As I am maturing I am learning to look for my part in it and realize that most times people are doing the best they can and most times it's really not about me. I don't know your situation other than what I read, but you sister sounds immature and in mourning. She never knew what she had (knowing for sure) and lost it before she had it, kind of. She may have so much going on inside her head that she can't "play nice." Hopefully she will realize what she is doing and that while she may not have had confirmation, she did in fact have a relationship with with her Father. Maybe she will realize that while it was a shock, nothing really changed. I am sure she deeply loves you. You might want to purchase her a journal to write her thoughts in. Harnessing my creative talents helps me get through dark times.

  4. #54
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    Quote Originally Posted by Alpha Prime View Post
    Misty_Mountain_Rose, I don't envy your situation. INFJ's I know can't be reasoned with.



    Unhealthy* ones.



    I have yet to meet a healthy and interesting infj. Do they even exist? If so, they are few. Truth be told, I don't like most infj's.



    *Unhealthy: Unskilled with emotions. Unable to see reason and grasp vital facts. Self-destructive. Passive aggressive.
    Almost any type can have these traits, including NTs and SJs. I know an INTP who is extremely passive aggressive.

    Your hatred for INFJs is equally as irrational as you're saying that they are.

    One of the biggest grudge holders I know personally (IRL) is an ISFJ, not an INFJ.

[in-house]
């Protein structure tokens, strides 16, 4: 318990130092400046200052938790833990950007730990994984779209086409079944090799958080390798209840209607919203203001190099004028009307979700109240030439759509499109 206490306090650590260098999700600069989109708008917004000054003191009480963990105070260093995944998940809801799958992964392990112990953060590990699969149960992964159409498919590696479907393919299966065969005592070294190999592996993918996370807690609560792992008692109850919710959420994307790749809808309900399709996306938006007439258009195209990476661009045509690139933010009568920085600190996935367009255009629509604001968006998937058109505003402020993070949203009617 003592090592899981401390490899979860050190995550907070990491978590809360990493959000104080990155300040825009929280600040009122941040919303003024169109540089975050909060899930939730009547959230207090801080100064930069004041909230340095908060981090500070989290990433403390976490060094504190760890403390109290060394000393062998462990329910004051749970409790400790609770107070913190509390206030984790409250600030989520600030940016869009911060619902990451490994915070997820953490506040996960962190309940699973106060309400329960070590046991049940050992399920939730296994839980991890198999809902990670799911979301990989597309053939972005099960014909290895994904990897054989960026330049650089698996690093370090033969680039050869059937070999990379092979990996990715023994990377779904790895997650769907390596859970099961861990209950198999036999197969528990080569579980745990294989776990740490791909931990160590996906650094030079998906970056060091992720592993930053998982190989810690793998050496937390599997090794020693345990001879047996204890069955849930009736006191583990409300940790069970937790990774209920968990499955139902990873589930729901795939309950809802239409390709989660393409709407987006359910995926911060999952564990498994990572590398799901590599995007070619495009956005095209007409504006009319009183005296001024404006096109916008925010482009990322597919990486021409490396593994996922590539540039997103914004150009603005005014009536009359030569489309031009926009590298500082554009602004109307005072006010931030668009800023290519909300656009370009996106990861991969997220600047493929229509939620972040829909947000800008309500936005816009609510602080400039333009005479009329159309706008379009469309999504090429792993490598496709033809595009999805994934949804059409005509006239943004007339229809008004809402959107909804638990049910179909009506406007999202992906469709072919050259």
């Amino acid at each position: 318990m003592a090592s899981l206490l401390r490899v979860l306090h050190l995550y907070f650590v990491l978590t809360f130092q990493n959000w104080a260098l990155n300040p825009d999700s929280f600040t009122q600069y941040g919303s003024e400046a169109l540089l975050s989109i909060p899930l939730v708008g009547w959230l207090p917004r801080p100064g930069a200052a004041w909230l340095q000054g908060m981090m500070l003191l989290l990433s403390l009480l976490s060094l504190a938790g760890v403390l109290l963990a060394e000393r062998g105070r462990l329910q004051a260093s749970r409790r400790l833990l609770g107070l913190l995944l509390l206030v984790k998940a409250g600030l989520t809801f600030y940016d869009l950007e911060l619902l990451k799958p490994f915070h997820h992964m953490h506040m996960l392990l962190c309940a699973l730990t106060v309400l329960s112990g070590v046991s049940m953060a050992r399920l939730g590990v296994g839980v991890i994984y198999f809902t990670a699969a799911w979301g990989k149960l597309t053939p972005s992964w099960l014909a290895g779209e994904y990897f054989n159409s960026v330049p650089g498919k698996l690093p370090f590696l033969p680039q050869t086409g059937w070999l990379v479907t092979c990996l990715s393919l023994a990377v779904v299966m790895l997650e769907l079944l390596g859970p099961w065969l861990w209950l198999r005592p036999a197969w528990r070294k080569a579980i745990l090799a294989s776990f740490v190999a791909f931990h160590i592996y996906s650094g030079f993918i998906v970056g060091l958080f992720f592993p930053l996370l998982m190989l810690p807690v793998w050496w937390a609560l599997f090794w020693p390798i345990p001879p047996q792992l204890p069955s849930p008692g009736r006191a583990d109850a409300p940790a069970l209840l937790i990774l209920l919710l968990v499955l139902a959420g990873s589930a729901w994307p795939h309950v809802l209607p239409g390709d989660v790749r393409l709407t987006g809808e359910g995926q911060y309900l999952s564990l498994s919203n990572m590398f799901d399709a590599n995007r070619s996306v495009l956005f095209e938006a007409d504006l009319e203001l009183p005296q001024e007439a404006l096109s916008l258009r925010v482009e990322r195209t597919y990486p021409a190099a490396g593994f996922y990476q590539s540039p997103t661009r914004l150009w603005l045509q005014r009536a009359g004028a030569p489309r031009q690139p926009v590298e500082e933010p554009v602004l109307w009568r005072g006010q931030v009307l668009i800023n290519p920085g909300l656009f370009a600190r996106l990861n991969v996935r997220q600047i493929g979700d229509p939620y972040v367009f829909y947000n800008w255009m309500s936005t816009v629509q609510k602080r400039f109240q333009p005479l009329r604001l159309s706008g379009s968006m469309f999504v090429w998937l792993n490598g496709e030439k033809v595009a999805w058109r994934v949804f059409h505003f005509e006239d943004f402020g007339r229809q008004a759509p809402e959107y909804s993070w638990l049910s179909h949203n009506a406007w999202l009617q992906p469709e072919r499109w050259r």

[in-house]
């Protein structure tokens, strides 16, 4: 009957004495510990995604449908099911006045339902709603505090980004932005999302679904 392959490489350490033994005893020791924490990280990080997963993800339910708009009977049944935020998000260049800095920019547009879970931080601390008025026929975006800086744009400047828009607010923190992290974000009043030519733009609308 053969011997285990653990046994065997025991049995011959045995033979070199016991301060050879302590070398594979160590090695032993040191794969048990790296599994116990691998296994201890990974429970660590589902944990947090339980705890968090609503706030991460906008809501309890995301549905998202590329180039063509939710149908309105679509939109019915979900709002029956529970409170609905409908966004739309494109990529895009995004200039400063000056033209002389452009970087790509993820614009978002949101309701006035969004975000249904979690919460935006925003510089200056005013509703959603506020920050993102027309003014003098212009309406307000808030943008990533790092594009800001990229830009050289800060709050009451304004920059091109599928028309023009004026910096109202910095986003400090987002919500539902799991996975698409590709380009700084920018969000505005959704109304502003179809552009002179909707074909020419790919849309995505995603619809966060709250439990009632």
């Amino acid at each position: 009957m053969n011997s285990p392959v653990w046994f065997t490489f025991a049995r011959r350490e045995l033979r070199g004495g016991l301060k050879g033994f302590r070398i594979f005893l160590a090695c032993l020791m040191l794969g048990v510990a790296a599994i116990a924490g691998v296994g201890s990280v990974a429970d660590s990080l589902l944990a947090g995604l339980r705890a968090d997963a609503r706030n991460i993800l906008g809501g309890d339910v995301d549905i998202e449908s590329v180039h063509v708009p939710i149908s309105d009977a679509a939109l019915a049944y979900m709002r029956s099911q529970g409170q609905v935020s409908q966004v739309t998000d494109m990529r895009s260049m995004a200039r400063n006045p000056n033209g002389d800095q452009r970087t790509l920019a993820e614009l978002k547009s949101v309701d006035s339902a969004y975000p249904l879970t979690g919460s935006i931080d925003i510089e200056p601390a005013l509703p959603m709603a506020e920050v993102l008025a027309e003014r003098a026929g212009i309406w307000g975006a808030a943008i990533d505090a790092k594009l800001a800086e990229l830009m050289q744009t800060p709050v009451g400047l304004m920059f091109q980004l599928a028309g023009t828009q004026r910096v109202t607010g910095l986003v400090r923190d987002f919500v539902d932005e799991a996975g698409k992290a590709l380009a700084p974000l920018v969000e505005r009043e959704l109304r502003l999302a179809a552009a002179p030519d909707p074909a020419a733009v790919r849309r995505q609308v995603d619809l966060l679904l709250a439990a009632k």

5. #55
    Senior Member Misty_Mountain_Rose's Avatar
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    Quote Originally Posted by Tallulah View Post
    Maybe it's my T-ness showing here, but I'm gonna go ahead and ask it. If the situation's been acknowledged and discussed over the years, and everyone was pretty sure that he was the dad anyway, including her and the dad, how does that change the relationship fundamentally? I mean, didn't she already have a father/daughter relationship with this man?
    The problem was that even though it had been brought up when we were younger, it wasn't talked about much. We were raised as if we all had the same father because our step-dad had a different role to fill. If you're really interested in all the details, its in my blog, but it really is complicated. I wasn't joking lol

    Quote Originally Posted by Giggly View Post
    I was wondering the exact same thing but then I realized that it's possible that this could have to do with just the sisters. You know like, she feels "different" or like an outsider or not so bonded with them now and she resents that?

    Or maybe she's mad at Mom for making her waste years being angry at the man who turned out to not be her father. i.e. her saying "MY parents WEREN'T divorced."